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The Glamour of the Snow 5

In the hall there was light and bustle; people were already arriving from the other hotels and châlets, their costumes hidden beneath many wraps. Groups of men in evening dress stood about smoking, talking "snow" and "ski-ing." The band was tuning up. The claims of the hotel-world clashed about him faintly as of old. At the big glass windows of the verandah, peasants stopped a moment on their way home from the café to peer. Hibbert thought laughingly of that conflict he used to imagine. He laughed because it suddenly seemed so unreal. He belonged so utterly to Nature and the mountains, and especially to those desolate slopes where now the snow lay thick and fresh and sweet, that there was no question of a conflict at all. The power of the newly fallen snow had caught him, proving it without effort. Out there, upon those lonely reaches of the moonlit ridges, the snow lay ready—masses and masses of it—cool, soft, inviting. He longed for it. It awaited him. He thought of the intoxicating delight of ski-ing in the moonlight....

Thus, somehow, in vivid flashing vision, he thought of it while he stood there smoking with the other men and talking all the "shop" of ski-ing.

And, ever mysteriously blended with this power of the snow, poured also through his inner being the power of the girl. He could not disabuse his mind of the insinuating presence of the two together. He remembered that queer skating-impulse of ten days ago, the impulse that had let her in. That any mind, even an imaginative one, could pass beneath the sway of such a fancy was strange enough; and Hibbert, while fully aware of the disorder, yet found a curious joy in yielding to it. This insubordinate centre that drew him towards old pagan beliefs had assumed command. With a kind of sensuous pleasure he let himself be conquered.

And snow that night seemed in everybody's thoughts. The dancing couples talked of it; the hotel proprietors congratulated one another; it meant good sport and satisfied their guests; every one was planning trips and expeditions, talking of slopes and telemarks, of flying speed and distance, of drifts and crust and frost. Vitality and enthusiasm pulsed in the very air; all were alert and active, positive, radiating currents of creative life even into the stuffy atmosphere of that crowded ball-room. And the snow had caused it, the snow had brought it; all this discharge of eager sparkling energy was due primarily to the—Snow.

But in the mind of Hibbert, by some swift alchemy of his pagan yearnings, this energy became transmuted. It rarefied itself, gleaming in white and crystal currents of passionate anticipation, which he transferred, as by a species of electrical imagination, into the personality of the girl—the Girl of the Snow. She somewhere was waiting for him, expecting him, calling to him softly from those leagues of moonlit mountain. He remembered the touch of that cool, dry hand; the soft and icy breath against his cheek; the hush and softness of her presence in the way she came and the way she had gone again—like a flurry of snow the wind sent gliding up the slopes. She, like himself, belonged out there. He fancied that he heard her little windy voice come sifting to him through the snowy branches of the trees, calling his name ... that haunting little voice that dived straight to the centre of his life as once, long years ago, two other voices used to do....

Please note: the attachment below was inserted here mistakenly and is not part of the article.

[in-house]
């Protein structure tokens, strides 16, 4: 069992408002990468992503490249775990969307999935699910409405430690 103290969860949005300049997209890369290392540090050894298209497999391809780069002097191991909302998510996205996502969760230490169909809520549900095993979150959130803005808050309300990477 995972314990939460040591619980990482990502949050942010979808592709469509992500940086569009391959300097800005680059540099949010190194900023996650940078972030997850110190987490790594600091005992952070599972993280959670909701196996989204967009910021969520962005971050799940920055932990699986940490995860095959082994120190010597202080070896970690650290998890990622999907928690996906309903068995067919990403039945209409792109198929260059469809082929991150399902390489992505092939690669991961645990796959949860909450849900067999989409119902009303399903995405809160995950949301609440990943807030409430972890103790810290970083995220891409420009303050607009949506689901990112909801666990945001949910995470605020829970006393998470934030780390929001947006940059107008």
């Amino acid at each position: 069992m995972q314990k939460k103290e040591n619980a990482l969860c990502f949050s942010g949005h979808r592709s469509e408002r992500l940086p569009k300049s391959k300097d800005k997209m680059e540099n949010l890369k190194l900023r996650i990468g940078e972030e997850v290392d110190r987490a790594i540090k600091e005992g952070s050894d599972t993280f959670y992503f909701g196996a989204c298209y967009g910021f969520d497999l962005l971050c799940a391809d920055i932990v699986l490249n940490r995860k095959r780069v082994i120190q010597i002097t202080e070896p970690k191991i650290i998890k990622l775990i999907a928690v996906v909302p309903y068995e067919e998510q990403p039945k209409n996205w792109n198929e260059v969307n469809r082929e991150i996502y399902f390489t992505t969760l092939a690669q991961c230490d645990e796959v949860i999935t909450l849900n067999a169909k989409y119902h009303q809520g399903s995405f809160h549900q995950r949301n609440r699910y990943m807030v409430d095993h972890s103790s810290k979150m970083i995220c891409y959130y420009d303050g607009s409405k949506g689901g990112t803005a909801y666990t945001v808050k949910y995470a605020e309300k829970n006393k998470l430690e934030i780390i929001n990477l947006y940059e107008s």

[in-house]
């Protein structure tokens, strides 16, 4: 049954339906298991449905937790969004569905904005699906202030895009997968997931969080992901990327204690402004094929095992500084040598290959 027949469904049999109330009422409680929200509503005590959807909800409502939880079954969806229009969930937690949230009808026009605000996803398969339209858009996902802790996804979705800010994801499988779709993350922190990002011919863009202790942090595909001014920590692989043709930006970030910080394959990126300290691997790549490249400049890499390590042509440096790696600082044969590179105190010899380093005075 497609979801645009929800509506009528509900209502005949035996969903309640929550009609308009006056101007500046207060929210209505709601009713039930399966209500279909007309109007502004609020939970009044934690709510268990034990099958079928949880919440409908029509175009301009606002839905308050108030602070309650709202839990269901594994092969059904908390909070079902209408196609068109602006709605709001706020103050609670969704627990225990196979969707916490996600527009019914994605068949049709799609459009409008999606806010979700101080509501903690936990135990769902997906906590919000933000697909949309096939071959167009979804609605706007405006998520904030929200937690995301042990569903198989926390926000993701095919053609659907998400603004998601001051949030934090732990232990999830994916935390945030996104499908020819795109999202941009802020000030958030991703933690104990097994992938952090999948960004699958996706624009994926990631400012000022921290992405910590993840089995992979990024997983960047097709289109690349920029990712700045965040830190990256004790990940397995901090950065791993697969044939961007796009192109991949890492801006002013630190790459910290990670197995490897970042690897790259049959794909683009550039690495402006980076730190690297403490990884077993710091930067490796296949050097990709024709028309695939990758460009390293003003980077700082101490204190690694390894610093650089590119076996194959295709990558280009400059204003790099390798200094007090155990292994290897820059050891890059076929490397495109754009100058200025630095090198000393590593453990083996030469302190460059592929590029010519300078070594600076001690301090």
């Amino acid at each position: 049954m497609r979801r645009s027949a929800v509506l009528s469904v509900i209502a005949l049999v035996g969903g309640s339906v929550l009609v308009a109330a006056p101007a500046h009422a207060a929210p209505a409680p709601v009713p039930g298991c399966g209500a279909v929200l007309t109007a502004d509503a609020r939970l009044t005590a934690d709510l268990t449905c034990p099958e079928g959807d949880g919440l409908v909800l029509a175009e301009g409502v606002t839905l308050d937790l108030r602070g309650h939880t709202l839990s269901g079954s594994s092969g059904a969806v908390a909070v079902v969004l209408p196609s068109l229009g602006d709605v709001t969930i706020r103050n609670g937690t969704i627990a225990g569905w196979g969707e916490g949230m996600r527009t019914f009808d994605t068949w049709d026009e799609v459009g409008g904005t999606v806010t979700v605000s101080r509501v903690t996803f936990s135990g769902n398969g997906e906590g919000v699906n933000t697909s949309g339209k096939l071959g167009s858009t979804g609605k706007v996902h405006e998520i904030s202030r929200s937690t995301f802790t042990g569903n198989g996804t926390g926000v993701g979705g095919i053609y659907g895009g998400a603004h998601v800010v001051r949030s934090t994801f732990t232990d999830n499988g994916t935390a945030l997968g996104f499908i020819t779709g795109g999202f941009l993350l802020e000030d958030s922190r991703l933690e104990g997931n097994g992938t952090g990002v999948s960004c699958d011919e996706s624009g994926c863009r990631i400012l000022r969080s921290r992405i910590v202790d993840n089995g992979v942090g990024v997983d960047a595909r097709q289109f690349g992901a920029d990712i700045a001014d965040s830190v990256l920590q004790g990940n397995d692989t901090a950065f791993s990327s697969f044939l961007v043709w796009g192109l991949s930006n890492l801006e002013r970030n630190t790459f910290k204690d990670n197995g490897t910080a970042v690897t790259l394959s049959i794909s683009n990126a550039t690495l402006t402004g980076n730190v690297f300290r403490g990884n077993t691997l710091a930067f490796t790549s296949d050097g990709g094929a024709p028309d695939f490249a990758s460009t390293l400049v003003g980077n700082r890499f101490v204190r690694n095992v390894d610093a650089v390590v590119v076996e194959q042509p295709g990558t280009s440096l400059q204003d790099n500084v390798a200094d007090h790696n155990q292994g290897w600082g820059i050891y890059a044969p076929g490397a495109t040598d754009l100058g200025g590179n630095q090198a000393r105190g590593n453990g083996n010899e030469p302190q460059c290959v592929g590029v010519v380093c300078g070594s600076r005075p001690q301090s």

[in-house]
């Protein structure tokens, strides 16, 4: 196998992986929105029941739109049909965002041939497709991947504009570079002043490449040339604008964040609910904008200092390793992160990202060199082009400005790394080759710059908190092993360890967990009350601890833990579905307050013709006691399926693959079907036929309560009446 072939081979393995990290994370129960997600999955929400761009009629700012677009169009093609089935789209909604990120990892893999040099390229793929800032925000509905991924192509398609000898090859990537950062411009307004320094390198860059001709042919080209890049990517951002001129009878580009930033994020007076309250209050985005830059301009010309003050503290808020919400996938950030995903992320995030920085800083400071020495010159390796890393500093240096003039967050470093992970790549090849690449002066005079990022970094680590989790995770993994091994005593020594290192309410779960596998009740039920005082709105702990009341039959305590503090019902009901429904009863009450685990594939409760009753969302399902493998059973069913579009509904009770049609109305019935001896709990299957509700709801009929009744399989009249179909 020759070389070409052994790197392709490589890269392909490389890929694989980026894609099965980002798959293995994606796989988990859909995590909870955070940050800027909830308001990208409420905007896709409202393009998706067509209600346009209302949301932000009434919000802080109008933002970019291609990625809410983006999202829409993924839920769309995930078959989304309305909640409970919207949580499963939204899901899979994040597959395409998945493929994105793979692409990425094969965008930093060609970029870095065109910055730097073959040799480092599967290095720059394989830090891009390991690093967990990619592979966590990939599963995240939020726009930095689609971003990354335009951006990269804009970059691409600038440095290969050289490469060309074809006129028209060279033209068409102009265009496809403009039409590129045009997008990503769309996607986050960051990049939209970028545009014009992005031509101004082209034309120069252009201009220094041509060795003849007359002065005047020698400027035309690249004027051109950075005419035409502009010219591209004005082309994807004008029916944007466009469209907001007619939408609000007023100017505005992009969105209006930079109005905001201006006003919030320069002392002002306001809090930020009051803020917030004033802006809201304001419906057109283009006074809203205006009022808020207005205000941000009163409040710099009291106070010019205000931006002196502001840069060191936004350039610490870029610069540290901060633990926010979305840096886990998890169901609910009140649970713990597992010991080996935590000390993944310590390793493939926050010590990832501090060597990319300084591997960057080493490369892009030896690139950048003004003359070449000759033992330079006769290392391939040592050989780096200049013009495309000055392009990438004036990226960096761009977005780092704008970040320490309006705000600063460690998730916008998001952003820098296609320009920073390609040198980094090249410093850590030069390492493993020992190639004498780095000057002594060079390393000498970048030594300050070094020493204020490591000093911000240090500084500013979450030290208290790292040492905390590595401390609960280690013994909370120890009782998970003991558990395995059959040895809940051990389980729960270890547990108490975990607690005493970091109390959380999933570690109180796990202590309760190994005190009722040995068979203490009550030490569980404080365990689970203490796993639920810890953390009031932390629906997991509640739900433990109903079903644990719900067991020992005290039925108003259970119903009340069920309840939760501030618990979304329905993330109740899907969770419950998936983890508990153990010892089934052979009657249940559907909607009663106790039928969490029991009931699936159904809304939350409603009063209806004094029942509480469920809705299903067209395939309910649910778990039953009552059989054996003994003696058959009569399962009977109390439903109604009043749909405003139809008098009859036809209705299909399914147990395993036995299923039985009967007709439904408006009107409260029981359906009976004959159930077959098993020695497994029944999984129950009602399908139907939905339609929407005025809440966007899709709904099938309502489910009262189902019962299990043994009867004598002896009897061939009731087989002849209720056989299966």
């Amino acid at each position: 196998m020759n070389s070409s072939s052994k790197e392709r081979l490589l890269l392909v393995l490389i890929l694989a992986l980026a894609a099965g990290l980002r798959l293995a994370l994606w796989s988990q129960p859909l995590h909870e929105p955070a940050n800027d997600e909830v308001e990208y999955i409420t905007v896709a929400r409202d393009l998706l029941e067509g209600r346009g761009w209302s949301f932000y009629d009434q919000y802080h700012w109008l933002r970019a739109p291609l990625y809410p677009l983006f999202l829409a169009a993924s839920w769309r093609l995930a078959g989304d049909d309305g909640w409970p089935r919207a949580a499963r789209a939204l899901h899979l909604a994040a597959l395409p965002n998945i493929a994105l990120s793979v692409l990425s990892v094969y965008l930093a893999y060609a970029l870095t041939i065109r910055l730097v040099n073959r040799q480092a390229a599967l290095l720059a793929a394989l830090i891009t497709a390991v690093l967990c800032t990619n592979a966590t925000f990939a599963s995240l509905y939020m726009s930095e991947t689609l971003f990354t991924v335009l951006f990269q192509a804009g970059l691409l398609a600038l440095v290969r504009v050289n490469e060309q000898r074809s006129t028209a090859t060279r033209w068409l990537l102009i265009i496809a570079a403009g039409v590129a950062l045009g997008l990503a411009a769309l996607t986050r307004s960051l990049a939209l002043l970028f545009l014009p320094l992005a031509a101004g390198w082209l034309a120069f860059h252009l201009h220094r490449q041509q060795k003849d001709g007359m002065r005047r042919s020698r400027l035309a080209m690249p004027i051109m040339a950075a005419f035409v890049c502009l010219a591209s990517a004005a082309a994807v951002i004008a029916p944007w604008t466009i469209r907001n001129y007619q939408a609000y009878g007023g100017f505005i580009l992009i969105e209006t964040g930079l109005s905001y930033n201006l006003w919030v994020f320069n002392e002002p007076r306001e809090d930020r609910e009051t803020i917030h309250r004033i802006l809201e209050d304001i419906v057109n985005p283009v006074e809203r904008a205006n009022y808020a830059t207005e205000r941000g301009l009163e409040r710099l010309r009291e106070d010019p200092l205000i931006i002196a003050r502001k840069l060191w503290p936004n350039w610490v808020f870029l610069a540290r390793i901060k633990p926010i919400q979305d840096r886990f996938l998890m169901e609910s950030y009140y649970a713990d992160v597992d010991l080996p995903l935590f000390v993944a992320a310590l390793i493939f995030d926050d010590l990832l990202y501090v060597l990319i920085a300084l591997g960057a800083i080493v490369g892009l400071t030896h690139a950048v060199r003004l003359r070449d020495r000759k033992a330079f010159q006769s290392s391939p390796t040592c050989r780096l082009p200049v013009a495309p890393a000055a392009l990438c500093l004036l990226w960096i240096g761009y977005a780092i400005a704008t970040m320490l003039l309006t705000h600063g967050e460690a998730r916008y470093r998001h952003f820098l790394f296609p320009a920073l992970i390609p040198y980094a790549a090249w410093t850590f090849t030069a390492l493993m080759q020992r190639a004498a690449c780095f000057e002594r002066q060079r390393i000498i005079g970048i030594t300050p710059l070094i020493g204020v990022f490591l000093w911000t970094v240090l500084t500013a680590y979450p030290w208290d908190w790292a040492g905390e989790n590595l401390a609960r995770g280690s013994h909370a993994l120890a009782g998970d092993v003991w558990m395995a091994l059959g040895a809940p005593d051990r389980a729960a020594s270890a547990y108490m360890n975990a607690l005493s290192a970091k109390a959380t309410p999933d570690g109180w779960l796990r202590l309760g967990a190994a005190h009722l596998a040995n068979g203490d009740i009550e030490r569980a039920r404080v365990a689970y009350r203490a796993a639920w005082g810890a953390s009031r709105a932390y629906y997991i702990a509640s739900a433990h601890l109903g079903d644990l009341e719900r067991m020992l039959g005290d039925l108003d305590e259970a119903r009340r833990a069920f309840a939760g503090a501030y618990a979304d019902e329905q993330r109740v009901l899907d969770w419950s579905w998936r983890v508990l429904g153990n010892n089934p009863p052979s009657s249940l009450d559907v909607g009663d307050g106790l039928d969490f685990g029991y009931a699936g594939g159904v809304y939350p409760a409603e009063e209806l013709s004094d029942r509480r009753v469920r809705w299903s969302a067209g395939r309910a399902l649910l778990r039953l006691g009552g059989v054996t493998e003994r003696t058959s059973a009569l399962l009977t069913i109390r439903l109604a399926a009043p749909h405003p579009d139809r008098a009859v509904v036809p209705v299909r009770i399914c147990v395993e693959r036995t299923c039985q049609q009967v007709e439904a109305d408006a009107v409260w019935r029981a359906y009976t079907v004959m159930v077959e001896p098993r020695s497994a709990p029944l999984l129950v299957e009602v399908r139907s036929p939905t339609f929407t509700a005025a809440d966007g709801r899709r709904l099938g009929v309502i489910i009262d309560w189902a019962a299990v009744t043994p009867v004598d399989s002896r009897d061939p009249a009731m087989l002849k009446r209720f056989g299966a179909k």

But nowhere among the costumed dancers did he see her slender figure. He danced with one and all, distrait and absent, a stupid partner as each girl discovered, his eyes ever turning towards the door and windows, hoping to catch the luring face, the vision that did not come ... and at length, hoping even against hope. For the ball-room thinned; groups left one by one, going home to their hotels and châlets; the band tired obviously; people sat drinking lemon-squashes at the little tables, the men mopping their foreheads, everybody ready for bed.

It was close on midnight. As Hibbert passed through the hall to get his overcoat and snow-boots, he saw men in the passage by the "sport-room," greasing their ski against an early start. Knapsack luncheons were being ordered by the kitchen swing doors. He sighed. Lighting a cigarette a friend offered him, he returned a confused reply to some question as to whether he could join their party in the morning. It seemed he did not hear it properly. He passed through the outer vestibule between the double glass doors, and went into the night.

The man who asked the question watched him go, an expression of anxiety momentarily in his eyes.

"Don't think he heard you," said another, laughing. "You've got to shout to Hibbert, his mind's so full of his work."

"He works too hard," suggested the first, "full of queer ideas and dreams."

But Hibbert's silence was not rudeness. He had not caught the invitation, that was all. The call of the hotel-world had faded. He no longer heard it. Another wilder call was sounding in his ears.

For up the street he had seen a little figure moving. Close against the shadows of the baker's shop it glided—white, slim, enticing.